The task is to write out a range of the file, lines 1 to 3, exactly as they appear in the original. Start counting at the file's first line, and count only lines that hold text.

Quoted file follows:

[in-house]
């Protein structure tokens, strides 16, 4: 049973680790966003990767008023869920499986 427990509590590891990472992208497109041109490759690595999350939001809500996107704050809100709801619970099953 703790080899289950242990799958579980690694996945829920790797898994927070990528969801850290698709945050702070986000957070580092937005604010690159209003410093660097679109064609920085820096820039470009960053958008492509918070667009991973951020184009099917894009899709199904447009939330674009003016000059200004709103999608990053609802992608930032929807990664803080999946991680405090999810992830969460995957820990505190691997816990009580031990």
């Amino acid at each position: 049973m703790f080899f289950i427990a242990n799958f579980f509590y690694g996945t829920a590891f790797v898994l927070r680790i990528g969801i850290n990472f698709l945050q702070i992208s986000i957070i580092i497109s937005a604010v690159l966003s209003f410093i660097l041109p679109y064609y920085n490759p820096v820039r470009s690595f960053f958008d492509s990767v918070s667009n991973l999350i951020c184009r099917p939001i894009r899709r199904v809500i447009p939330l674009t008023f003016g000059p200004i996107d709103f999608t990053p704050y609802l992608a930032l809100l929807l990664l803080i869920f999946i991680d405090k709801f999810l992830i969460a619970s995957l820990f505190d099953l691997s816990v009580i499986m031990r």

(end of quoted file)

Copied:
[in-house]
């Protein structure tokens, strides 16, 4: 049973680790966003990767008023869920499986 427990509590590891990472992208497109041109490759690595999350939001809500996107704050809100709801619970099953 703790080899289950242990799958579980690694996945829920790797898994927070990528969801850290698709945050702070986000957070580092937005604010690159209003410093660097679109064609920085820096820039470009960053958008492509918070667009991973951020184009099917894009899709199904447009939330674009003016000059200004709103999608990053609802992608930032929807990664803080999946991680405090999810992830969460995957820990505190691997816990009580031990």
């Amino acid at each position: 049973m703790f080899f289950i427990a242990n799958f579980f509590y690694g996945t829920a590891f790797v898994l927070r680790i990528g969801i850290n990472f698709l945050q702070i992208s986000i957070i580092i497109s937005a604010v690159l966003s209003f410093i660097l041109p679109y064609y920085n490759p820096v820039r470009s690595f960053f958008d492509s990767v918070s667009n991973l999350i951020c184009r099917p939001i894009r899709r199904v809500i447009p939330l674009t008023f003016g000059p200004i996107d709103f999608t990053p704050y609802l992608a930032l809100l929807l990664l803080i869920f999946i991680d405090k709801f999810l992830i969460a619970s995957l820990f505190d099953l691997s816990v009580i499986m031990r």